Kept from falling

Job Sees The Light - Seventeenth in a series

Hover over the Scripture references to read the verses under discussion

The reader of the book of Job may ask the question that Job asks as Chapter 16 opens.

Job 16:1-3 NIV What is the purpose of these lengthy monologues? Job and his friends should stop bickering. They have been sparring for 12 chapters — and they will continue for another 16. Then a younger man will attempt to teach them for six chapters until at last the Lord speaks and has the final word.

A total of 36 chapters of God's Word are a debate or discussion over Job's righteousness and God's mysterious ways, which is why this book is set among the Bible's wisdom books. Chronologically it could be near the beginning, but by its content it belongs with the Books that seek to answer man's deepest perplexities such as why God permits human suffering, and with those writings that praise Him for who He is.

Job 16:4-5 NIV Christ said, “Man does not live by bread alone, but on every word that comes from the mouth of God” (Mat 4:4), so we know that each word in each chapter of Job has eternal import. One great result of suffering is that it creates in us a heart of compassion. Job is being converted from a sympathetic friend to one with empathy.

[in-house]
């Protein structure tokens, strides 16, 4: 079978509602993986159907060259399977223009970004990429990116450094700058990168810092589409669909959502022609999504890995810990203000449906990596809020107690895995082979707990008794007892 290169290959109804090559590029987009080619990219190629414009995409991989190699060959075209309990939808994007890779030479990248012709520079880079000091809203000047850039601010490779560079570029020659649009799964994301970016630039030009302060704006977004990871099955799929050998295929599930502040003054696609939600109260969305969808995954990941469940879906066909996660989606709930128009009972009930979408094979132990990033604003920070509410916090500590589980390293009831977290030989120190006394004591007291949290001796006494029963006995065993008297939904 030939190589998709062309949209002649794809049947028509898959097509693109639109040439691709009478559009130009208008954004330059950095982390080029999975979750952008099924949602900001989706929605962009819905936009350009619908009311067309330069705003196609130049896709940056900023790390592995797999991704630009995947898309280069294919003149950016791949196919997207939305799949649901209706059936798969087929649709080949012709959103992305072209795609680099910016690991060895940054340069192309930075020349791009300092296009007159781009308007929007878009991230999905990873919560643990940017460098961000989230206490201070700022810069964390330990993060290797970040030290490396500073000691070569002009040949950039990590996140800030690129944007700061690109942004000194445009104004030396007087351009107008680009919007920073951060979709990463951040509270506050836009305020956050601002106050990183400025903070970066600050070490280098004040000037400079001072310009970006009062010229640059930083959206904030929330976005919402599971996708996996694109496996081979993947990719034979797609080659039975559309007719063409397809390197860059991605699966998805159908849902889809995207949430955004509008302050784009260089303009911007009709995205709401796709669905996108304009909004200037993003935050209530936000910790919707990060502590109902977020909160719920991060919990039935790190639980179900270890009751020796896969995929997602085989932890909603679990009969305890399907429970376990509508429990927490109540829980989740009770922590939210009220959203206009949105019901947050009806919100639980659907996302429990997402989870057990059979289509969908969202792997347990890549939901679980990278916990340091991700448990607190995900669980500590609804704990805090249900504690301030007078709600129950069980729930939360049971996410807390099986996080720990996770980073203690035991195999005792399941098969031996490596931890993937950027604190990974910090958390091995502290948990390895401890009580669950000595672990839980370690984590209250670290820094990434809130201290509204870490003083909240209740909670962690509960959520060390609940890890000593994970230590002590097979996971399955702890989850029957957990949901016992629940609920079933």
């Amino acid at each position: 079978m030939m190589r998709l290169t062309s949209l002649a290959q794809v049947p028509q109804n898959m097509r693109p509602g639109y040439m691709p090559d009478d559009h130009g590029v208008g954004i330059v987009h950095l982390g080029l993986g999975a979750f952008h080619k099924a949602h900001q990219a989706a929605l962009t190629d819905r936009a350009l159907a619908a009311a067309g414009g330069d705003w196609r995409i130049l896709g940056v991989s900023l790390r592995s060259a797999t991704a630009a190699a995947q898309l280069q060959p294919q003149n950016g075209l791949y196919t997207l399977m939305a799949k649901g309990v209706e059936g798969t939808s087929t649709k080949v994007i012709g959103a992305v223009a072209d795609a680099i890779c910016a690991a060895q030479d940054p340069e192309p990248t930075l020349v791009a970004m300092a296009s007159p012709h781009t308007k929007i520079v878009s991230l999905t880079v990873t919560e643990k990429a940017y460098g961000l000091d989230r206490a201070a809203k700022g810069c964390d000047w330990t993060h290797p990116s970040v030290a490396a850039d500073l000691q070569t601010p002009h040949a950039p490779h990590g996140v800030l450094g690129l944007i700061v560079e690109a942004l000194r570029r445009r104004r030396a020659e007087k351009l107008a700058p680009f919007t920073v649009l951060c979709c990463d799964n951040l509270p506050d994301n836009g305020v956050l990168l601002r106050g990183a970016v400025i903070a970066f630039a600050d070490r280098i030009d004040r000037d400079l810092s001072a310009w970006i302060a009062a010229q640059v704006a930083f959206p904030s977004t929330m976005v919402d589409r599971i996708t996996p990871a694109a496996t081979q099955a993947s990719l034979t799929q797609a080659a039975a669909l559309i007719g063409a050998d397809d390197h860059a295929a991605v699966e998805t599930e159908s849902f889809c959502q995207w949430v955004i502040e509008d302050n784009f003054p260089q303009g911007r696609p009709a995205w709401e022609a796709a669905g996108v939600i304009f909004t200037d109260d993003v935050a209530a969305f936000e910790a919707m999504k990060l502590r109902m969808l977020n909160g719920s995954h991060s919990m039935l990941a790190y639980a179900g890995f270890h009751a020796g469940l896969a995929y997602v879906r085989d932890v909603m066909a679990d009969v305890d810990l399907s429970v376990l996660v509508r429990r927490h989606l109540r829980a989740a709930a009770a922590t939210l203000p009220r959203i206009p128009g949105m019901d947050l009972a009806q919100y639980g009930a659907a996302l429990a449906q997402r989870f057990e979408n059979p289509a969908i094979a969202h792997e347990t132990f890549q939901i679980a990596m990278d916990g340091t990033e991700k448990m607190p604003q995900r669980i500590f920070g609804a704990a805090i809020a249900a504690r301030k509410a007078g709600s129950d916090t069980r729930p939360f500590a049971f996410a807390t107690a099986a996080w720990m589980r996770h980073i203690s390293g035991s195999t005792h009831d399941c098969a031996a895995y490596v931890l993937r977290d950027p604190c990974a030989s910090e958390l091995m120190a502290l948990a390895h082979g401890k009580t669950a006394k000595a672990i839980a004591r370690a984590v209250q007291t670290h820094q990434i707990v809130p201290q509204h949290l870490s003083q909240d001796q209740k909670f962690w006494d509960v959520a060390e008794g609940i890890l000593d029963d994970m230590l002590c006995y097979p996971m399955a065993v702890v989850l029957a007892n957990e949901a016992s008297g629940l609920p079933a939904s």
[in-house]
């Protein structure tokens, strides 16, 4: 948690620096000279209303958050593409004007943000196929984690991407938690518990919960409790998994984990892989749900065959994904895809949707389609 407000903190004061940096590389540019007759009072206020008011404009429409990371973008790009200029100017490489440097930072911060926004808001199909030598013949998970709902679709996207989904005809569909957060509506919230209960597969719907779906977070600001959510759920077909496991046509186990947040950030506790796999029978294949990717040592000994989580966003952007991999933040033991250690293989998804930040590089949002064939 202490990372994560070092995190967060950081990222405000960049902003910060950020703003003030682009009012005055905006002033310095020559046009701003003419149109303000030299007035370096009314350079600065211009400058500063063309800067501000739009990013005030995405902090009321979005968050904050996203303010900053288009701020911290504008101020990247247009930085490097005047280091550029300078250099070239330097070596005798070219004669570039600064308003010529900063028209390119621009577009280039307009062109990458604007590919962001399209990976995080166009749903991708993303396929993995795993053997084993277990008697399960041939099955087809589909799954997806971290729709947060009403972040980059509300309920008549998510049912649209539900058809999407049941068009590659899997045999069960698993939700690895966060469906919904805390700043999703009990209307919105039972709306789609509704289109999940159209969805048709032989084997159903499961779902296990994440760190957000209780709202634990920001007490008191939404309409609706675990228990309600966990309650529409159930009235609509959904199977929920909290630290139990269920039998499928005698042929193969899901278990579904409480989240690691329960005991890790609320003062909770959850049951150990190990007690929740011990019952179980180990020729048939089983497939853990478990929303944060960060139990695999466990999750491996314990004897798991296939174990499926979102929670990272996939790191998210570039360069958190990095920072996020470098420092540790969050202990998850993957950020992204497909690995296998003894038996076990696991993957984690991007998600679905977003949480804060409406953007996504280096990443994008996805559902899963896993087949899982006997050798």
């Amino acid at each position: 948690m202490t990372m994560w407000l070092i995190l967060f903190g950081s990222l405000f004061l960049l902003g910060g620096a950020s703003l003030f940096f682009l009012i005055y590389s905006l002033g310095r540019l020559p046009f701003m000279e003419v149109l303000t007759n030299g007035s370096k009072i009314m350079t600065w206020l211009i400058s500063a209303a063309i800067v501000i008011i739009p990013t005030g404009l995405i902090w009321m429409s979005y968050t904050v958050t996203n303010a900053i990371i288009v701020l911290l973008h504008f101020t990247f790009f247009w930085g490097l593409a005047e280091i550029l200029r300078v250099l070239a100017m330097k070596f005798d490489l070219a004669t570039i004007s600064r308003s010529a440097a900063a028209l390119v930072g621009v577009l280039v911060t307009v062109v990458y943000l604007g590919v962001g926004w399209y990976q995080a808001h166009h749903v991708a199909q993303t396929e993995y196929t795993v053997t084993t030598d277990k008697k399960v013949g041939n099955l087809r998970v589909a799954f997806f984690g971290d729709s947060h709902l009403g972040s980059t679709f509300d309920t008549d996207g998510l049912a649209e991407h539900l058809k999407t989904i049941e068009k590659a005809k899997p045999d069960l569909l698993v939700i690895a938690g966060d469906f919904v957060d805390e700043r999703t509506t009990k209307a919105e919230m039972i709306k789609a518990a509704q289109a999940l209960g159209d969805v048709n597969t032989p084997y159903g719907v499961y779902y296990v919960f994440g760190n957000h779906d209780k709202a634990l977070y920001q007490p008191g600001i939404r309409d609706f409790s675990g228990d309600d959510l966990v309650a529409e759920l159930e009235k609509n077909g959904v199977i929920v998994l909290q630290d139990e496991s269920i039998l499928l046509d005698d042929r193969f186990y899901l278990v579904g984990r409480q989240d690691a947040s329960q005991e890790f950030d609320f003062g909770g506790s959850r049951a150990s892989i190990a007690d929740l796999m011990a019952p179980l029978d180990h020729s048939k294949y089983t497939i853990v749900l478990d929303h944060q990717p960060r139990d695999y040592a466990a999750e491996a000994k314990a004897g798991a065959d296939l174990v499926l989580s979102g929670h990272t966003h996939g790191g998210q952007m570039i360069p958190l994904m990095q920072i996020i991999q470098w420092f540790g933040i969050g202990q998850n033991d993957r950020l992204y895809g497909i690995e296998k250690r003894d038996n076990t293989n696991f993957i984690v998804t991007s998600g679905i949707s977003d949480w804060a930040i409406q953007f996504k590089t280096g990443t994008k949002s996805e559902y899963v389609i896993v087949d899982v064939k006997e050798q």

Before his deep trials he could comfort the afflicted with a sincere word and a twinge of understanding, but now he can truly feel the pain of the bereft, the mourner, the depleted, the disenfranchised, the forsaken. He understands how it feels to be the one in need– the one without hope, whose brokenness is beyond repair. Now he would know exactly how to comfort the most miserable sufferer; his compassion is real.

Job 16:6-14 NIV Neither defending himself nor enduring the insults and accusations of his friends brings Job any relief. The pain he feels is not lessened by answering their charges nor by quietly ignoring them. He views their venom as God's further tearing at his heart.

It is understandable how Job has identified the Lord in this aspect of his long trial. He has accepted that his devastation is God's doing. Therefore, the cruelty of his friends is also God's work.

However, while God is permitting all these influences to wear away Job's inner strength so that he might attain a new way of seeing, it is Satan, not God, who is provoking Job's friends to attack and wound him. In similar straits, we must be clear on who the enemy is. Confusion and emotional instability quickly take over when faith in God's goodness is lost.

Job 16:15-18 NIV Job is suffering and grieving profoundly, and he views himself as an innocent sufferer, pure in heart and clean in his prayers. He sees his plight as unjust and challenges the earth — "Do not cover my blood —"! This reminds us of God's words to Cain after Cain had murdered his brother Abel. "What have you done? Listen! Your brother's blood cried out to me from the ground…"(Gen 4:10-12) It is as though the earth refuses to be an accomplice to an unjust death.